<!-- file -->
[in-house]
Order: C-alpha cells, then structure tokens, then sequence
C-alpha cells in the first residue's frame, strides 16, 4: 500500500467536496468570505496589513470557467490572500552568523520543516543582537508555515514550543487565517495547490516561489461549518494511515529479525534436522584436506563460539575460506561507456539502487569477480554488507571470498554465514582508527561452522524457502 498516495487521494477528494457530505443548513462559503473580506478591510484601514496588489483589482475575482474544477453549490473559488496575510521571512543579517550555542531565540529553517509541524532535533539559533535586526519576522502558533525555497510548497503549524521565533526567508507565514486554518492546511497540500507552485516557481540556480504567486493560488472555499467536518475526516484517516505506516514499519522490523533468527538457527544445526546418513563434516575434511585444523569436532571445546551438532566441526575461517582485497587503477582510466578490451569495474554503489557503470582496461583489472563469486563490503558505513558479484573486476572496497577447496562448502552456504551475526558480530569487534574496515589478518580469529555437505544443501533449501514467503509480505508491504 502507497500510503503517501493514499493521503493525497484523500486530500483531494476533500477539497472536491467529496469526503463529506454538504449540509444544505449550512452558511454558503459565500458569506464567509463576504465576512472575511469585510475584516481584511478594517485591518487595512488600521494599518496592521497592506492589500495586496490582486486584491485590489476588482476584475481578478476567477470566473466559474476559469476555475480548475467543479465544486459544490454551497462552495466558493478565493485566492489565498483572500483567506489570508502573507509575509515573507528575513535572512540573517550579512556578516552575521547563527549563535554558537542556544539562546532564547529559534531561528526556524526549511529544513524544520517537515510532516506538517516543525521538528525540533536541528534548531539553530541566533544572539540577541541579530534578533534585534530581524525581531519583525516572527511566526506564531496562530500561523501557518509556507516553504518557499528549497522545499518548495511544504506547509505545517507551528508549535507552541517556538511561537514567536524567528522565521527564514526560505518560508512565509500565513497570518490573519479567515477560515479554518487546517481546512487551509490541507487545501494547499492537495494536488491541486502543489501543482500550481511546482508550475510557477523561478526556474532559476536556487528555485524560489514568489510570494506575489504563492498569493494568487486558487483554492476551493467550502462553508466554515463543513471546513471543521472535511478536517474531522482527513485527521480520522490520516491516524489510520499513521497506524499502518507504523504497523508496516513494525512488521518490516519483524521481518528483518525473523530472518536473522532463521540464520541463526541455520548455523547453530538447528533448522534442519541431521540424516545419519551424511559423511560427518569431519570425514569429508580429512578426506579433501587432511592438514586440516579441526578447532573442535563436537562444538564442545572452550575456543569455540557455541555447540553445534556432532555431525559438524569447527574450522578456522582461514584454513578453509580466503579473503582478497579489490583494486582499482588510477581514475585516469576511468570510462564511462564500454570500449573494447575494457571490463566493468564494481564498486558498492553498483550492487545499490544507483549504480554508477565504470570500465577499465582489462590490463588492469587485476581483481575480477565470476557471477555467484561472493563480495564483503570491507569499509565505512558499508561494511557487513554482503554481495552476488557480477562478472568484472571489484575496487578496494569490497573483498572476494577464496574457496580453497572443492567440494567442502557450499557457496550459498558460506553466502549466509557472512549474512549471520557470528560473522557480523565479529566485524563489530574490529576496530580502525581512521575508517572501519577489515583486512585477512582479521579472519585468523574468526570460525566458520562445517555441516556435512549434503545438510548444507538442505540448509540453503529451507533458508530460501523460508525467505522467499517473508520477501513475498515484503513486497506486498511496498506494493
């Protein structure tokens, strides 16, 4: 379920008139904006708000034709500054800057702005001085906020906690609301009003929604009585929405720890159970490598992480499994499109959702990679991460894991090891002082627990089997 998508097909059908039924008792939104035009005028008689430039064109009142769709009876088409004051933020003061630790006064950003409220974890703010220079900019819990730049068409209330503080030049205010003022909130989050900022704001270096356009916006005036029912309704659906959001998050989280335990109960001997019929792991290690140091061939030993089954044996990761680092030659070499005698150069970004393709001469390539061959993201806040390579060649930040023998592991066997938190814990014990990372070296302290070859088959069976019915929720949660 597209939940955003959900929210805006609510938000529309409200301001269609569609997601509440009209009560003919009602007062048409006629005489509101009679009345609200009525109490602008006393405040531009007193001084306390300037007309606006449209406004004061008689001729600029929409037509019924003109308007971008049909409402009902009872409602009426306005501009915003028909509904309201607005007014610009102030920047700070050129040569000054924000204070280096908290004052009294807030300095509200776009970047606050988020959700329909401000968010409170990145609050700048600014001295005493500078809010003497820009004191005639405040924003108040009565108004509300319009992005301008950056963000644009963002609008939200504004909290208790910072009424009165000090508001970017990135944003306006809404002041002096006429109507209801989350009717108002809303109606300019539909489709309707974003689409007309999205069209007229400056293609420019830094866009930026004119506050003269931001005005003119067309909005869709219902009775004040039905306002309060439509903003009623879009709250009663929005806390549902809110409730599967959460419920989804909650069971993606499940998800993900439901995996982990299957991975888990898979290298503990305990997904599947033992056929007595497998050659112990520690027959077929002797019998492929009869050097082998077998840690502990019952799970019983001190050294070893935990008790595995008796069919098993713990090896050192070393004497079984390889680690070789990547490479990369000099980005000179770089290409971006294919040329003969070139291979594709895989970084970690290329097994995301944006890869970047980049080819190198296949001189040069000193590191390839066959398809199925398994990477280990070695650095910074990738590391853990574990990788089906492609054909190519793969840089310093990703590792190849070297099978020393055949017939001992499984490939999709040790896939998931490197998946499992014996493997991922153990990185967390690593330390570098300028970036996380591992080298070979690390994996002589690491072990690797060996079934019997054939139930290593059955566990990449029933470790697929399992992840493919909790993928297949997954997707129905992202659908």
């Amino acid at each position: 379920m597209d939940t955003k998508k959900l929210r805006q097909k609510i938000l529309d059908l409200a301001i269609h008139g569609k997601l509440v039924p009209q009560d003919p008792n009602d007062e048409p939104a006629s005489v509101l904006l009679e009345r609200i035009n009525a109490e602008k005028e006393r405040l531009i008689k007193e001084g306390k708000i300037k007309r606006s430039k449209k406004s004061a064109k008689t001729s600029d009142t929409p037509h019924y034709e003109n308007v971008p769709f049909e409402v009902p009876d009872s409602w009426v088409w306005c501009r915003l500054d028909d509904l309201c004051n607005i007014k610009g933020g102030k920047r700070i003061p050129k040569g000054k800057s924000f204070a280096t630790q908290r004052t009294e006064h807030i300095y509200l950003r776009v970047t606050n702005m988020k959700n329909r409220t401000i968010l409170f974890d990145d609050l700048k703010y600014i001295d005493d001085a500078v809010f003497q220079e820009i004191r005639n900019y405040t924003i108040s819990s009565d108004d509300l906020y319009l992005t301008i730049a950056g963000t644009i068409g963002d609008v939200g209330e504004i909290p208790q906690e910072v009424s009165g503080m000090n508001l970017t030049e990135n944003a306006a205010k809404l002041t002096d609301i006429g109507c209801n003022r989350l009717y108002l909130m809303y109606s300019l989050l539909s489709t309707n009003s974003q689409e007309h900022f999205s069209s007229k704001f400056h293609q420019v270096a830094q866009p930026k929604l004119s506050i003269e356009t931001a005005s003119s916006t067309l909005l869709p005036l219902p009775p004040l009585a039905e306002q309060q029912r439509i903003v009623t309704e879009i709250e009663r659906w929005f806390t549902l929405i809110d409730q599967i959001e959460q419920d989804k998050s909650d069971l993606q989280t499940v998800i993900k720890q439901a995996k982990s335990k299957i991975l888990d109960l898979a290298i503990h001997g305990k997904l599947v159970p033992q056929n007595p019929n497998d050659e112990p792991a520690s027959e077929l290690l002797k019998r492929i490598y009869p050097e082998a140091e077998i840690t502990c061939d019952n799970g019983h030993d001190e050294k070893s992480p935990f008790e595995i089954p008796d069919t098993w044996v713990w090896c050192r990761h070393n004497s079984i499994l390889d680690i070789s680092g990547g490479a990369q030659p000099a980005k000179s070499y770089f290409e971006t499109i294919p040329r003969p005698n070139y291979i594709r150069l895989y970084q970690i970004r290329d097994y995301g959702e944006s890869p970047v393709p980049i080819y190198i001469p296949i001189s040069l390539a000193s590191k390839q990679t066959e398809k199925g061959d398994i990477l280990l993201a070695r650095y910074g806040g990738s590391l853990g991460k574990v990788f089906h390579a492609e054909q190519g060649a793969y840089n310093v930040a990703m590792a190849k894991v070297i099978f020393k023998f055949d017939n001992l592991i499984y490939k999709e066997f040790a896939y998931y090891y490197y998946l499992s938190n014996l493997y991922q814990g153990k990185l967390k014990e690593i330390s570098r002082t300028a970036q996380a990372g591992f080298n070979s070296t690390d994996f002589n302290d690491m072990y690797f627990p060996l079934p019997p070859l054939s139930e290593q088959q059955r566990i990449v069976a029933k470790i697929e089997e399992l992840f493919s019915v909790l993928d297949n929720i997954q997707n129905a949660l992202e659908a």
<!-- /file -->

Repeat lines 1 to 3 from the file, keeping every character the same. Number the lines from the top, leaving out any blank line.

[in-house]
Order: C-alpha cells, then structure tokens, then sequence
C-alpha cells in the first residue's frame, strides 16, 4: 500500500467536496468570505496589513470557467490572500552568523520543516543582537508555515514550543487565517495547490516561489461549518494511515529479525534436522584436506563460539575460506561507456539502487569477480554488507571470498554465514582508527561452522524457502 498516495487521494477528494457530505443548513462559503473580506478591510484601514496588489483589482475575482474544477453549490473559488496575510521571512543579517550555542531565540529553517509541524532535533539559533535586526519576522502558533525555497510548497503549524521565533526567508507565514486554518492546511497540500507552485516557481540556480504567486493560488472555499467536518475526516484517516505506516514499519522490523533468527538457527544445526546418513563434516575434511585444523569436532571445546551438532566441526575461517582485497587503477582510466578490451569495474554503489557503470582496461583489472563469486563490503558505513558479484573486476572496497577447496562448502552456504551475526558480530569487534574496515589478518580469529555437505544443501533449501514467503509480505508491504 502507497500510503503517501493514499493521503493525497484523500486530500483531494476533500477539497472536491467529496469526503463529506454538504449540509444544505449550512452558511454558503459565500458569506464567509463576504465576512472575511469585510475584516481584511478594517485591518487595512488600521494599518496592521497592506492589500495586496490582486486584491485590489476588482476584475481578478476567477470566473466559474476559469476555475480548475467543479465544486459544490454551497462552495466558493478565493485566492489565498483572500483567506489570508502573507509575509515573507528575513535572512540573517550579512556578516552575521547563527549563535554558537542556544539562546532564547529559534531561528526556524526549511529544513524544520517537515510532516506538517516543525521538528525540533536541528534548531539553530541566533544572539540577541541579530534578533534585534530581524525581531519583525516572527511566526506564531496562530500561523501557518509556507516553504518557499528549497522545499518548495511544504506547509505545517507551528508549535507552541517556538511561537514567536524567528522565521527564514526560505518560508512565509500565513497570518490573519479567515477560515479554518487546517481546512487551509490541507487545501494547499492537495494536488491541486502543489501543482500550481511546482508550475510557477523561478526556474532559476536556487528555485524560489514568489510570494506575489504563492498569493494568487486558487483554492476551493467550502462553508466554515463543513471546513471543521472535511478536517474531522482527513485527521480520522490520516491516524489510520499513521497506524499502518507504523504497523508496516513494525512488521518490516519483524521481518528483518525473523530472518536473522532463521540464520541463526541455520548455523547453530538447528533448522534442519541431521540424516545419519551424511559423511560427518569431519570425514569429508580429512578426506579433501587432511592438514586440516579441526578447532573442535563436537562444538564442545572452550575456543569455540557455541555447540553445534556432532555431525559438524569447527574450522578456522582461514584454513578453509580466503579473503582478497579489490583494486582499482588510477581514475585516469576511468570510462564511462564500454570500449573494447575494457571490463566493468564494481564498486558498492553498483550492487545499490544507483549504480554508477565504470570500465577499465582489462590490463588492469587485476581483481575480477565470476557471477555467484561472493563480495564483503570491507569499509565505512558499508561494511557487513554482503554481495552476488557480477562478472568484472571489484575496487578496494569490497573483498572476494577464496574457496580453497572443492567440494567442502557450499557457496550459498558460506553466502549466509557472512549474512549471520557470528560473522557480523565479529566485524563489530574490529576496530580502525581512521575508517572501519577489515583486512585477512582479521579472519585468523574468526570460525566458520562445517555441516556435512549434503545438510548444507538442505540448509540453503529451507533458508530460501523460508525467505522467499517473508520477501513475498515484503513486497506486498511496498506494493